that we could not detect by ISH but that could produce amounts of the TCSF proteins detectable by immunohistochemistry. The presence of TCSF mRNAs
in benign and normal tissues was confirmed by our
Northern blot analysis, identifying weak expression of
TCSF mRNAs in those samples. Furthermore, our
Northern blot analysis strengthened our ISH data because a higher significant abundance of TCSF transcripts was found in both breast and lung carcinomas
than in benign and normal samples. The detection of
TCSF mRNAs in intraepithelial cancer areas of the
lung and mammary gland indicates that TCSF mRNA
overexpression is an early event in carcinogenesis.
These data, taken together, suggest that the expression
of TCSF mRNA can be correlated with tumor progression. However, despite its implication in cancer
progression, TCSF might play a role in some other
pathological processes, such as inflammation and emphysema, because it has also been detected in alveolar
macrophages in our study and it has been proposed as
a factor in arthritis (Karinrerk et al. 1992).
Even though the precise function of TCSF is not
known, some recent in vitro studies have shown that
TCSF is able to stimulate the production of several
MMPs by fibroblasts. Recent experimental data have
demonstrated that TCSF stimulates the production of
interstitial collagenase, stromelysin 1 and gelatinase A
but not stromelysin 3 in fibroblasts (Kataoka et al.
1993). However, stromelysin 3 is known to have a
poor proteolytic activity against collagen-like substrates (Murphy et al. 1994). Moreover, these authors
have also demonstrated that TCSF increases activation
of gelatinase A. These results are of particular interest
regarding the implication of TCSF in cancer progression, because in many carcinomas in vivo the stromal
cells have been demonstrated to be the principal
source of several MMPs. A variety of studies have indicated that fibroblasts adjacent to the malignant tumors clusters produce interstitial collagenase (Urbanski et al. 1992; Hewitt et al. 1991; Polette et al. 1991),
stromelysins 1, 2, 3 (Polette et al. 1991; Basset et al.
1990), and MT-MMP1 (Polette et al. 1996; Okada et
al. 1995). More precisely, in both lung and breast carcinomas, mRNAs encoding gelatinase A, which degrades basement membrane collagens (Tryggvason et
al. 1993), have also been localized by ISH in the stromal cells surrounding invasive carcinomas (Polette et
al. 1993,1994; Poulsom et al. 1992,1993; Soini et al.
1993). In addition to their specific localization at the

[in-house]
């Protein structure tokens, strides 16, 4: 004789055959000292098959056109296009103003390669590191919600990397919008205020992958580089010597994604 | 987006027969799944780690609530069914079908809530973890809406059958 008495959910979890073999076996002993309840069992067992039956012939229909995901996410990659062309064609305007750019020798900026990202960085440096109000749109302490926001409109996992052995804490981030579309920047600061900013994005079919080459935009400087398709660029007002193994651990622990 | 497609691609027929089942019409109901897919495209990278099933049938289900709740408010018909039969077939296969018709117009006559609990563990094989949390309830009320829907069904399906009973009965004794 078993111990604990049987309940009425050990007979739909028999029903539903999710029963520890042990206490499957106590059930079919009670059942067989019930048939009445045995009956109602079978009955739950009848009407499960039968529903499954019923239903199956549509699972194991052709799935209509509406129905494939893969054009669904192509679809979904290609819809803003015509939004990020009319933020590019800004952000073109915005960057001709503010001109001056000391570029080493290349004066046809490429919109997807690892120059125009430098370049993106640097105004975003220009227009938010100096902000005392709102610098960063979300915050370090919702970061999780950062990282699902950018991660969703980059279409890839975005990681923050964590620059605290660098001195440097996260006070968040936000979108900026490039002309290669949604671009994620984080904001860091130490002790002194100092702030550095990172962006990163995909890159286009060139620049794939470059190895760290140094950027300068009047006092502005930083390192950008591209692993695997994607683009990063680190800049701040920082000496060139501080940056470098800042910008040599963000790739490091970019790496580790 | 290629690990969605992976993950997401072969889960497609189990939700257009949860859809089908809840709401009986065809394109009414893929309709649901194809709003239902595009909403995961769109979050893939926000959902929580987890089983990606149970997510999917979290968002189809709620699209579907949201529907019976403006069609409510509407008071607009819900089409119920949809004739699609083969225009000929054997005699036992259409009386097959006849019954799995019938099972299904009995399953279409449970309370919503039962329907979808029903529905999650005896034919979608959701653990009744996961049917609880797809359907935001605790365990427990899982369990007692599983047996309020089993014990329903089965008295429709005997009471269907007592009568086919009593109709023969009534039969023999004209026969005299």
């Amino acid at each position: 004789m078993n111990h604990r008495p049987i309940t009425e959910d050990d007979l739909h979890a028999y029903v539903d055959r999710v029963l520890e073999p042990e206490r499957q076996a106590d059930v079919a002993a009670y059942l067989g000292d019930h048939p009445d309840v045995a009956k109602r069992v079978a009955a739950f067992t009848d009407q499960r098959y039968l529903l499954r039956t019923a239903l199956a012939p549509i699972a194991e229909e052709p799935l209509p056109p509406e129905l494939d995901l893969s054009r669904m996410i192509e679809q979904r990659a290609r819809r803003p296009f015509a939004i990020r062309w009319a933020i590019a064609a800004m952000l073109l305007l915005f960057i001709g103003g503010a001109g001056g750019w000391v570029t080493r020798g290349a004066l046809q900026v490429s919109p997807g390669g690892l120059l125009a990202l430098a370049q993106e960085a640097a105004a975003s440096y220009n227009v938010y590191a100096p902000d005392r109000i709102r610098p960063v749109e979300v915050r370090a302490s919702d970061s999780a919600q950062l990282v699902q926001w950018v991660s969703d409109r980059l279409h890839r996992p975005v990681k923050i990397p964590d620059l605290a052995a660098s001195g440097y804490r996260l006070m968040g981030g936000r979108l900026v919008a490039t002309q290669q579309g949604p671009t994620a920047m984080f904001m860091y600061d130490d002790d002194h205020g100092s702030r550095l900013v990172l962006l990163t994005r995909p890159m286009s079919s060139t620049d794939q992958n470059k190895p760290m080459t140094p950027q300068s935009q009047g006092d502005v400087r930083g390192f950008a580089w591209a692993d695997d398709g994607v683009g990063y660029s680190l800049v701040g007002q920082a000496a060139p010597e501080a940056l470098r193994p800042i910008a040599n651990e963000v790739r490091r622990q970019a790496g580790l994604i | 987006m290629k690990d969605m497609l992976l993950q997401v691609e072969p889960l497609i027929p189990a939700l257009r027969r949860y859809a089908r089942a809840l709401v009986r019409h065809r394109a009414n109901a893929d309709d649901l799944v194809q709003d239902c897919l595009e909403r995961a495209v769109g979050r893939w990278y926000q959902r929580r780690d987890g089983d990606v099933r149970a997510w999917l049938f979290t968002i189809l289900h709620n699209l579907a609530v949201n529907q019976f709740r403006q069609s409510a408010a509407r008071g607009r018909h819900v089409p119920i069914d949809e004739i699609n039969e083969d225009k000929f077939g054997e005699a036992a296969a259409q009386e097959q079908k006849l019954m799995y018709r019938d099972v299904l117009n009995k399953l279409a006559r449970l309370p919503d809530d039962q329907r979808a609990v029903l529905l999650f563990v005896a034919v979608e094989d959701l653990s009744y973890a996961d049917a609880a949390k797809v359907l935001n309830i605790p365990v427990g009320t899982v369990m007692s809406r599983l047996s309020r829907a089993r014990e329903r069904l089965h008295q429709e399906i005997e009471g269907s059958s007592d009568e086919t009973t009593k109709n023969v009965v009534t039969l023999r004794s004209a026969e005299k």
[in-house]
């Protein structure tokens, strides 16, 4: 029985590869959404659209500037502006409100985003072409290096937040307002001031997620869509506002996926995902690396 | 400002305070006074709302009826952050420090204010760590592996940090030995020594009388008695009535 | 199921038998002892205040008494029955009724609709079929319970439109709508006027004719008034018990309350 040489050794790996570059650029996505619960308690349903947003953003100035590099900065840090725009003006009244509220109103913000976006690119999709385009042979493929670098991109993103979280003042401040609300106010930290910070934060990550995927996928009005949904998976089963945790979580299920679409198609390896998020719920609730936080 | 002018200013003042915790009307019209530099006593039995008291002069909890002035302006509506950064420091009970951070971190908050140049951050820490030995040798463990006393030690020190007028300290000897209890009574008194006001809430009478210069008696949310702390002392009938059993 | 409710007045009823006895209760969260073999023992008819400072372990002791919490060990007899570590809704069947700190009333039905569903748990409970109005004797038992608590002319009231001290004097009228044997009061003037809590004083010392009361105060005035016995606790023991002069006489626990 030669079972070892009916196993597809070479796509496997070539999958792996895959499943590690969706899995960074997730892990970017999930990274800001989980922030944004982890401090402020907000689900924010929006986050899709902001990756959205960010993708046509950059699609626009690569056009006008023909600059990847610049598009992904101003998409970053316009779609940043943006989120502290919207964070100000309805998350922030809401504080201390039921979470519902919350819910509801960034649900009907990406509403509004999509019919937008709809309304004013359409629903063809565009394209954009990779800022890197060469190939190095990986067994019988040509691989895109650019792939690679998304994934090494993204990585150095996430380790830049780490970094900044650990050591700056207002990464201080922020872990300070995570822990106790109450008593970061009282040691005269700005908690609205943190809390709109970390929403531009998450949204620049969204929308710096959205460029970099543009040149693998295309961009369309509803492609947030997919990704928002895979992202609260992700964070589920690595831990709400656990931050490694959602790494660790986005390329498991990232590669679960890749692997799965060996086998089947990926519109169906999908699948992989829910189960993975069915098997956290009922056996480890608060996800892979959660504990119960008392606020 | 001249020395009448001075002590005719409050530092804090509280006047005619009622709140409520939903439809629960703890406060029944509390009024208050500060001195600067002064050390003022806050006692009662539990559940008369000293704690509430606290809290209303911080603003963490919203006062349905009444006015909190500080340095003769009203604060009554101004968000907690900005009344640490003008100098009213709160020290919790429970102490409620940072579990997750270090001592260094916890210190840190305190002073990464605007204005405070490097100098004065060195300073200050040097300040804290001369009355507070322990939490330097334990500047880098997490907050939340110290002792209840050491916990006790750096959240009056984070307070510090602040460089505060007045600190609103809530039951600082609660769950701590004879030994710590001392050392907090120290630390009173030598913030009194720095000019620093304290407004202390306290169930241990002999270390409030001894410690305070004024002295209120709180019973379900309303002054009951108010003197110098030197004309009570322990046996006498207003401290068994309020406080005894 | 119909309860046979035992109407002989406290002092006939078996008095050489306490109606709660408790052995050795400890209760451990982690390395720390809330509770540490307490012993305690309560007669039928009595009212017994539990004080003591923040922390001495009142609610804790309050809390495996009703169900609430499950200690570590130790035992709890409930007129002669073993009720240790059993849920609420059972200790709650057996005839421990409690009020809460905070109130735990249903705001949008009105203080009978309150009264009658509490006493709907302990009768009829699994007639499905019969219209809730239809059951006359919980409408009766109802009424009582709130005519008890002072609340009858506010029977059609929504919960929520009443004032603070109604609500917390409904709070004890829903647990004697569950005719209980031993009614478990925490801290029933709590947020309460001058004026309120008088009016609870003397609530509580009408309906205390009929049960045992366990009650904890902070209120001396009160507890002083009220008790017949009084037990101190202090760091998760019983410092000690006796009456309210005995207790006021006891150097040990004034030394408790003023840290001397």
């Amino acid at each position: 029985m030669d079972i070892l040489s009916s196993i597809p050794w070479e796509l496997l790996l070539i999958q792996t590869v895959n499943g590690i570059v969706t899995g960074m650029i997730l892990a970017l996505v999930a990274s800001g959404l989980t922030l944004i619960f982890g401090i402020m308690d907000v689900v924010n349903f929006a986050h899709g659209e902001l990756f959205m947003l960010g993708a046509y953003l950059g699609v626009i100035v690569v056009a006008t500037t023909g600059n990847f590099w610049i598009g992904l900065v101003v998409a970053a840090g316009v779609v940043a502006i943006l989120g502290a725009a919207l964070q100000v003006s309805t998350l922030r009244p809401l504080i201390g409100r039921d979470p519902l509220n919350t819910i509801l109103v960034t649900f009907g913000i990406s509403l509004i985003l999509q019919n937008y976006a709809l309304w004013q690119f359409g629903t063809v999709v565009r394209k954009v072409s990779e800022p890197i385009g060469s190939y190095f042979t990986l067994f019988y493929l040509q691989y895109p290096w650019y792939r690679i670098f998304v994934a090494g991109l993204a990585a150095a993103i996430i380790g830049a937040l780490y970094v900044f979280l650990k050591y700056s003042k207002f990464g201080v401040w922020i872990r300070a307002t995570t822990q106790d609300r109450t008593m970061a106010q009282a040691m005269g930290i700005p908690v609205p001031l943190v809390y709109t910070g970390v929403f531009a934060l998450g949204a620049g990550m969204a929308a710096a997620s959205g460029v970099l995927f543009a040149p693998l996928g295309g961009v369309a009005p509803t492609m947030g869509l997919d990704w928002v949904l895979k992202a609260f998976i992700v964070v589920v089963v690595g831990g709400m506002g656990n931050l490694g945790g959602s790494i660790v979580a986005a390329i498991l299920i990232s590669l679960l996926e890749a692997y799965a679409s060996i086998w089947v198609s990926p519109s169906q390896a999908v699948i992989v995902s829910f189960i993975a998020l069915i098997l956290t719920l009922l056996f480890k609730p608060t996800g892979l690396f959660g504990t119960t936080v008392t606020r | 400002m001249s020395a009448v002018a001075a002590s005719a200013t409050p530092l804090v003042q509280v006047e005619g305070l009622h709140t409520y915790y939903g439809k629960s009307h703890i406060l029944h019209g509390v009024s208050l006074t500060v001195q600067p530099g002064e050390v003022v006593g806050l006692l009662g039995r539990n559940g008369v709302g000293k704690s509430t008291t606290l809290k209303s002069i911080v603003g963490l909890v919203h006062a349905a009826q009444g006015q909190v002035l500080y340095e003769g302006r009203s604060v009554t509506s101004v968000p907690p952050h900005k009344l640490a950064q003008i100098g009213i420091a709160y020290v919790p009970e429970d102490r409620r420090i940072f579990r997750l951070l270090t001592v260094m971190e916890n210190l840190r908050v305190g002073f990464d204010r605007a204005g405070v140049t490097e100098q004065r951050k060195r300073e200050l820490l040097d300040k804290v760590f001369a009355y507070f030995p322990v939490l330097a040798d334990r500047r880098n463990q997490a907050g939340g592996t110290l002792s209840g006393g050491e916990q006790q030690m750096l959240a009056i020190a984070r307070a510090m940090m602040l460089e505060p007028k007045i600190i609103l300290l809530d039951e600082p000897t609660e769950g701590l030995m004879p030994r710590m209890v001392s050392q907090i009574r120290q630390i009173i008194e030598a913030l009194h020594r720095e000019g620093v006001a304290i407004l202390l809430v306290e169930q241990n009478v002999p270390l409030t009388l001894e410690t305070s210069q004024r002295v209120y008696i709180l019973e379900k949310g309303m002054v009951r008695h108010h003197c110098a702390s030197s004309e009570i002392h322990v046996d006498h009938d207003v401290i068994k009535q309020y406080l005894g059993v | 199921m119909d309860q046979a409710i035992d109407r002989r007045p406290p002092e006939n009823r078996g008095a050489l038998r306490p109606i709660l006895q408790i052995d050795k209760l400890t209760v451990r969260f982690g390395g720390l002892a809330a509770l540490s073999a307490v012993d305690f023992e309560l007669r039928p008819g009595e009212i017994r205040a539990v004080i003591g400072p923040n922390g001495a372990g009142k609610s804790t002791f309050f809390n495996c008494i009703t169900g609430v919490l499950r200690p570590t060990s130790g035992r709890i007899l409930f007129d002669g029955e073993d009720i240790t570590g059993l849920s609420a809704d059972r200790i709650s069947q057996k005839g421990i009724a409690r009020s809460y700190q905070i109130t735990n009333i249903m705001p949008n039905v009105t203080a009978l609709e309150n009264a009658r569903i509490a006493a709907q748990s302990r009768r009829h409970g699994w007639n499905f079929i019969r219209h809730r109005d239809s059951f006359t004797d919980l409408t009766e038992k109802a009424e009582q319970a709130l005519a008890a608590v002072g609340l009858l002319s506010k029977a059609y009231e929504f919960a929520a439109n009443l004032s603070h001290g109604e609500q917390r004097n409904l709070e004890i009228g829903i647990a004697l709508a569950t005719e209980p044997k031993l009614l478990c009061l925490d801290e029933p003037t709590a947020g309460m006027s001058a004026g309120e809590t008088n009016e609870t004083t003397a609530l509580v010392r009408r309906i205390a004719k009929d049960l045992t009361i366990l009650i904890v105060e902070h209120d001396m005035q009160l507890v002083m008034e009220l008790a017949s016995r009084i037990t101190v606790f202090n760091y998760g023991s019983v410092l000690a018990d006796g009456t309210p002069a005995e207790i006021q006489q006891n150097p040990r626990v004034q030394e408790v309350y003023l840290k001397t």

tumor–stromal interface, MMPs were not or were
only weakly found in normal tissues and benign lesions. These studies have therefore demonstrated an
association between MMP expression and the invasive
process in cancers. Using serial sections in breast carcinomas, we showed that there is an obvious expression
of TCSF mRNAs by tumor cells and gelatinase A
mRNAs by fibroblasts in the same areas.
It therefore appears that some MMPs, as well as
TCSF, are expressed selectively in both pre-invasive
and invasive carcinoma but by different cell types, peritumoral fibroblasts and tumor cells, respectively. Relating our in vivo data to the observation that TCSF
Polette, Gilles, Marchand, Lorenzato, Toole, Tournier, Zucker, Birembaut
enhances the production of some particular MMPs in
fibroblasts in vitro, it can be postulated that the TCSF
produced by tumor cells in vivo stimulates the expression of some MMPs by peritumoral fibroblasts. However, in vivo, interstitial collagenase and stromelysin
1, which are induced by TCSF in fibroblasts in vitro,
are infrequently observed in stromal cells in breast
carcinomas (Polette et al. 1991), whereas they are
present at high levels in lung cancers (Muller et al.
1991), despite the presence of TCSF in both types of
carcinoma. Moreover, in four of 22 of our lung carcinomas, we failed to detect any TCSF transcripts.
These findings are consistent with the involvement of
other factors in the regulation of those MMPs, such as
the origin of the tissue, the extracellular matrix environment, and genetic rearrangements.
In conclusion, our observations on lung and breast
cancers strongly support the hypothesis that TCSF is
an important factor in tumor progression. More precisely, TCSF produced by tumor cells could play a role
in the degradation of extracellular matrix associated
with tumor invasion by stimulating the synthesis of
some MMPs by peritumoral fibroblasts.
We gratefully thank Dr Gillian Murphy for the generous
gift of gelatinase A probe.
This material is based on work supported by the US
Army Medical Research administration under award no.
DAMD 17-95-5017, the ARC no. 1096, and the Lyons Club
of Soissons.